The sole are also incredibly durable. The photo above shows the soles at 200 miles on them and the miniature dots of Vibram are only starting to wear. The remainder of the lugs are not even close to showing wear. The shoes are now closer to 555 miles, and the wear pattern is more pronounces, but soles are no where near to dead. I had my first failure with them this week when I found a hole in the mesh behind the strap on the inside of my foot behind the ball has formed. Thankfully, the durable lining is still intact and I'll run in them until total failure.

Although only racing will tell, the MT10s appear to fill my durability niche - they are just enough to shoe to provide adequate and durable protection and nothing more. I've never been one for overly-lugged traction, and if anything, my finish at Sawtooth in racing flats confirms that it is unnecessary (granted, I've never run a really muddy ultra where huge lugs were allegedly necessary, but that is another story).

4 comments:

samh said...

The traction on the sole and the overall durability (or at the least the appearance of it) is a welcome contender to the minimalist market.

Chris Wallace said...

I'm presently playing with the 00 version since the 10/20 are too narrow for me and the 00 comes in a 4E. So far I like them but they're even more minimal than your 10 so durability is a concern.

Scott said...

I absolutely love these shoes - this is the shoe I started looking for when I got interested in barefoot/minimalist running a few years ago.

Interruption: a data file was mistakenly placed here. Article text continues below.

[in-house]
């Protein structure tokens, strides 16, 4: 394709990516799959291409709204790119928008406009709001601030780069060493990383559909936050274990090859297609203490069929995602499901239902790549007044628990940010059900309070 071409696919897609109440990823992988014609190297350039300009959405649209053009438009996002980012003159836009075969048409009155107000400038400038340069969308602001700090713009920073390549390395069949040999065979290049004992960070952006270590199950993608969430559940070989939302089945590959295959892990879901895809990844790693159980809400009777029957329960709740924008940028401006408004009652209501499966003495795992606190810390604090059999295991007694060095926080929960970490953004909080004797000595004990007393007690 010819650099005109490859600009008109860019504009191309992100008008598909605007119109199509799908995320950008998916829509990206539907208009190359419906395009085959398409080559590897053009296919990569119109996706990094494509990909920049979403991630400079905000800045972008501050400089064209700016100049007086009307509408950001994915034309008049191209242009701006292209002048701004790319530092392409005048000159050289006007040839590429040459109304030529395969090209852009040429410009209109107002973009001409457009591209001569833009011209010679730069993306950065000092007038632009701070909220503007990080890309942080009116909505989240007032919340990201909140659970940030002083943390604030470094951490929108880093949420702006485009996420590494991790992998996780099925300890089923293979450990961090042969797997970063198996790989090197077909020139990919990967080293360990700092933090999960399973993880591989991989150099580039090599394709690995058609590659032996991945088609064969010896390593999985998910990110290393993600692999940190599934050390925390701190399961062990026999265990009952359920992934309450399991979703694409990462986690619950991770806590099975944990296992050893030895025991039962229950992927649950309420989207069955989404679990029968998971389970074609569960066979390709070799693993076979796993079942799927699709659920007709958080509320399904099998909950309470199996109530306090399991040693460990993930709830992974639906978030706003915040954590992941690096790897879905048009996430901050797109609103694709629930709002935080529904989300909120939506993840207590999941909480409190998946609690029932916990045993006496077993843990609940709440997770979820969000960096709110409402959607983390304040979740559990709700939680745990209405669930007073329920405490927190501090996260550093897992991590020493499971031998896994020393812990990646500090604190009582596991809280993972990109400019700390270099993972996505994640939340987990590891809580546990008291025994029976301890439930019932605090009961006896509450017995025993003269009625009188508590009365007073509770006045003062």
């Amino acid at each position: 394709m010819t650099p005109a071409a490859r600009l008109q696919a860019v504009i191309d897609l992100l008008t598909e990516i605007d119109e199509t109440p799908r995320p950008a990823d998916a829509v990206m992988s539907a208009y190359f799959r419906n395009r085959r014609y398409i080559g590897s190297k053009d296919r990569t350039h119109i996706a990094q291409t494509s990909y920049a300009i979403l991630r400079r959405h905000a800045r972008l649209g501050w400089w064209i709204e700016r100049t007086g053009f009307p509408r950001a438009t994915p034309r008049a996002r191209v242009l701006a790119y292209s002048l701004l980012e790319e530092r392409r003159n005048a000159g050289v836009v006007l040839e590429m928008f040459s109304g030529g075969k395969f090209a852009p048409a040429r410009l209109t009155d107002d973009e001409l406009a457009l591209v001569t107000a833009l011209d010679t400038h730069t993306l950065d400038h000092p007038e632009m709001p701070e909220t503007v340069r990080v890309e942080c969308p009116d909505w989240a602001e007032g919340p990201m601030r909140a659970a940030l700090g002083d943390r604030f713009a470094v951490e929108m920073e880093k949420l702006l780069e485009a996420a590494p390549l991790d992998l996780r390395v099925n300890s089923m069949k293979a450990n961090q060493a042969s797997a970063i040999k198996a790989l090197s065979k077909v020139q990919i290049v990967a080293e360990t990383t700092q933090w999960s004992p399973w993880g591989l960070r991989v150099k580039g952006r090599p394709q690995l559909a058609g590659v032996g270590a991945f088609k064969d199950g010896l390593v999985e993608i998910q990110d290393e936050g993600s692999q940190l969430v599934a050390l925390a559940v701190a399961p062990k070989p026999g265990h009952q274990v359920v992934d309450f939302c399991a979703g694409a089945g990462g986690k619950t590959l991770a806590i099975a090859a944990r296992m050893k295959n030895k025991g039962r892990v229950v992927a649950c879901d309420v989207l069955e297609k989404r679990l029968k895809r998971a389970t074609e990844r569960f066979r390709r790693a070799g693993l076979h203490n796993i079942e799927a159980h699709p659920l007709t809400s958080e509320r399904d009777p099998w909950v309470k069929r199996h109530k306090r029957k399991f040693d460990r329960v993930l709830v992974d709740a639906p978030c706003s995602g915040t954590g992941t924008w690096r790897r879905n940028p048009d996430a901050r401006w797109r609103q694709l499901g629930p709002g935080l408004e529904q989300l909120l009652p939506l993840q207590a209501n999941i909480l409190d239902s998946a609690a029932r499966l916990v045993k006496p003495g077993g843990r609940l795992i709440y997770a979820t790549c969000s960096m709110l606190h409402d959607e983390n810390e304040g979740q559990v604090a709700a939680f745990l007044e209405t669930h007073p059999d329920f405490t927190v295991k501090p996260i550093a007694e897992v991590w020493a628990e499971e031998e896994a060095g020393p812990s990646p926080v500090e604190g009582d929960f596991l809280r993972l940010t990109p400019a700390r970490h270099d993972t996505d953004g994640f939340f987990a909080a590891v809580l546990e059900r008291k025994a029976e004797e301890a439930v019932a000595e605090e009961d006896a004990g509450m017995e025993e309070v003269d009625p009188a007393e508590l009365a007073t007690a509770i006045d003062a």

Two words of warning from my perspective wearing them at Sawtooth 100 mile last year:
- The SHT ate the sole alive. I like the lugs, but that seems to be a glued-on layer that shredded off on that technical terrain (to be fair, that trail eats a lot of shoes).
- I changed out of these at mile 77 because the strap was killing my upper. I really thought I had broken my foot, it was so painful.

For me this is nothing more than a 50 mile shoe, and would not survive technical terrain for too long. But I still love them!

Matt Lutz said...

@Scott:

Good to know, and I fully expect to retire any shoes that go to Sawtooth. What I was more looking for when I started looking at more durable minimalist options was the sole's durability, and at least as far as that goes, I've succeeded. The issue with me with my Asics flats is that they only had 125-150 or so miles on them when I took them to Sawtooth last year, and the trail shredded every part of those shoes. Here's hoping good foot strike, mechanics, and training will keep me from shuffling so much this year.

What shoe did you go to at mile 77, btw?